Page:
« Dispatches from the Disruption, Part 1 | Main | An Investor's Prayer »

May 25, 2011


Harry DeMott

Having walked on all sides of the investment line (I've been an analyst, a long short equity fund manager, a distressed debt hedge fund guy of various stripes, and a VC) it is interesting to see an analysis like this.

I would argue that the venture world is not as different as you might think in terms of what people invest in:

1. Margin of Safety - the definition of margin of safety is generally buying things at a large discount to what you think they are worth. Because VC's go for large scale wins - 10X and above returns, by definition, they are including a large margin of safety in their investments (yes the risk of permanent loss of capital is far higher - but so is the margin of safety if things work out)

2. This time is never different - I have yet to meet an investor who does not use his or her own past investment experience - and that of his or her firm as a touchstone when looking at new investments. when it comes to certain technological innovation - this time is different. In 1992 - you couldn't have youtube - simply not enough bandwidth - today it is a given.

3. Be patient and wait for the fat pitch - I'm not sure what the statistics are - but the average venture firm has about 25-30 investments in a fund over a 10 year span. My guess is that they review 100X that many plans - if not more.

4.Be contrarian - actually here is where I think VC's are probably more like any other investors. VC's tend to run in investment packs (how many group texting applications have been started in the past year? how many Groupon knock offs?), as do public market investors, and buyers of Hollywood scripts (Dante's Peak and Volcano in the same year - really!)you need the be mentally able to be alone and wrong to produce superior results.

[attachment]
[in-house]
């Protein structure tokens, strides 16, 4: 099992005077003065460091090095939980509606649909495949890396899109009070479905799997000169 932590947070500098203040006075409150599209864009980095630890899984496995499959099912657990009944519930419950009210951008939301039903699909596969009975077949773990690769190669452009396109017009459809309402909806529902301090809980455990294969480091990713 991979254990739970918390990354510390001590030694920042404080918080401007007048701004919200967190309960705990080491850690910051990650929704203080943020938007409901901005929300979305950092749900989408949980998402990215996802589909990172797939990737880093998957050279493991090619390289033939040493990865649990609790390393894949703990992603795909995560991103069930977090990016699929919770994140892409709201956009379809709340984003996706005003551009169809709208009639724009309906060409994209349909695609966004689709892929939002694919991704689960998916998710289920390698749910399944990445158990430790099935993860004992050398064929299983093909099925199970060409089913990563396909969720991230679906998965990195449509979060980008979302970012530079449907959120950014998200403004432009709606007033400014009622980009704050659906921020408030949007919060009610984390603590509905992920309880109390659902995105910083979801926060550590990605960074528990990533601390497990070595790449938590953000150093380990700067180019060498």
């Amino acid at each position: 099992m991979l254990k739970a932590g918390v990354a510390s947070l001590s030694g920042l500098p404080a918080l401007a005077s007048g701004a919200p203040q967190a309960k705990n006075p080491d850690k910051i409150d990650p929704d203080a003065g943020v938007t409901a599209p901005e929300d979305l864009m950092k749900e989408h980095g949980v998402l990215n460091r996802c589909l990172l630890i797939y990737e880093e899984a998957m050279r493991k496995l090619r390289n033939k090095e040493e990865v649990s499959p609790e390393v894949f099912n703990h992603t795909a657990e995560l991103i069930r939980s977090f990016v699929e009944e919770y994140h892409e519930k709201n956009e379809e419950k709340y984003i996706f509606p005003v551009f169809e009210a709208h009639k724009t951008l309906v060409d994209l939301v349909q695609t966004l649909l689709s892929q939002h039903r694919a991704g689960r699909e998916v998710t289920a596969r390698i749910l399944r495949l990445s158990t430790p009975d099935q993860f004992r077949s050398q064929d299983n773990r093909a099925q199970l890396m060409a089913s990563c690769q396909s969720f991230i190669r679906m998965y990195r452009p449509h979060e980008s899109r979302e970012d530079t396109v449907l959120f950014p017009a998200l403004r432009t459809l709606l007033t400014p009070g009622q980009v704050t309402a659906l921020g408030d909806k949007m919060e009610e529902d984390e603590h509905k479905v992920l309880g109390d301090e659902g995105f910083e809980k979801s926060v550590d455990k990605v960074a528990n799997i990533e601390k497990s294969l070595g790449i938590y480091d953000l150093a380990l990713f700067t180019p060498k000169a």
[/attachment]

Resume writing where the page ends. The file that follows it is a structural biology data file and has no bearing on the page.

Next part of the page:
5. Risk is the permanent loss of capital - absolutely. and for VC's this is why they structure investments not as equity but as preferred. A small margin of safety in an otherwise risky asset class.

6. Leverage - Tech doesn't use it.

7. Stick to your circle of competence - I think VC's fall down here. Too many don't properly apply this filter - trading positions across a portfolio with the thinking - well if I give in on that biotech deal to one partner, he'll vote for my group texting deal. Too little knowledge gathered in too few heads.

Here's where I think it all comes down to:

1. Capital is now a commodity. Used to be that getting a call from KP or Sequoia was like visitng the pope - now you can get capital from anybody and have an equal chance of success.

2. Technology is largely fungible. Used to be that tech was hard (it still is for me). But for people developing web apps - everything is coded upon a fairly standardized set of tools.

3. Ideas are important but not paramount. As soon as an idea is validated with funding or n open beta - it can be knocked off - remember no tech barriers.

4. It is all about execution and strategy - and this is where VC's need to focus.

So if you go back through your list and try and apply all of that to a new VC investment - what you really are asking yourself is the following question: is my knowledge of and strategic input into a company good enough that I can essentially derisk the investment and put it on an accelerated growth path which will lead others to realize the value of the idea and thus validate my heretofore imagined margin of safety?

If the answer is yes - then go right ahead - you very well may be alone and wrong - but chances are you will soon have a lot of company and be rolling in it!

Chris Douvos

Your comments are always spot on!
That should be a post of its own . . .

The comments to this entry are closed.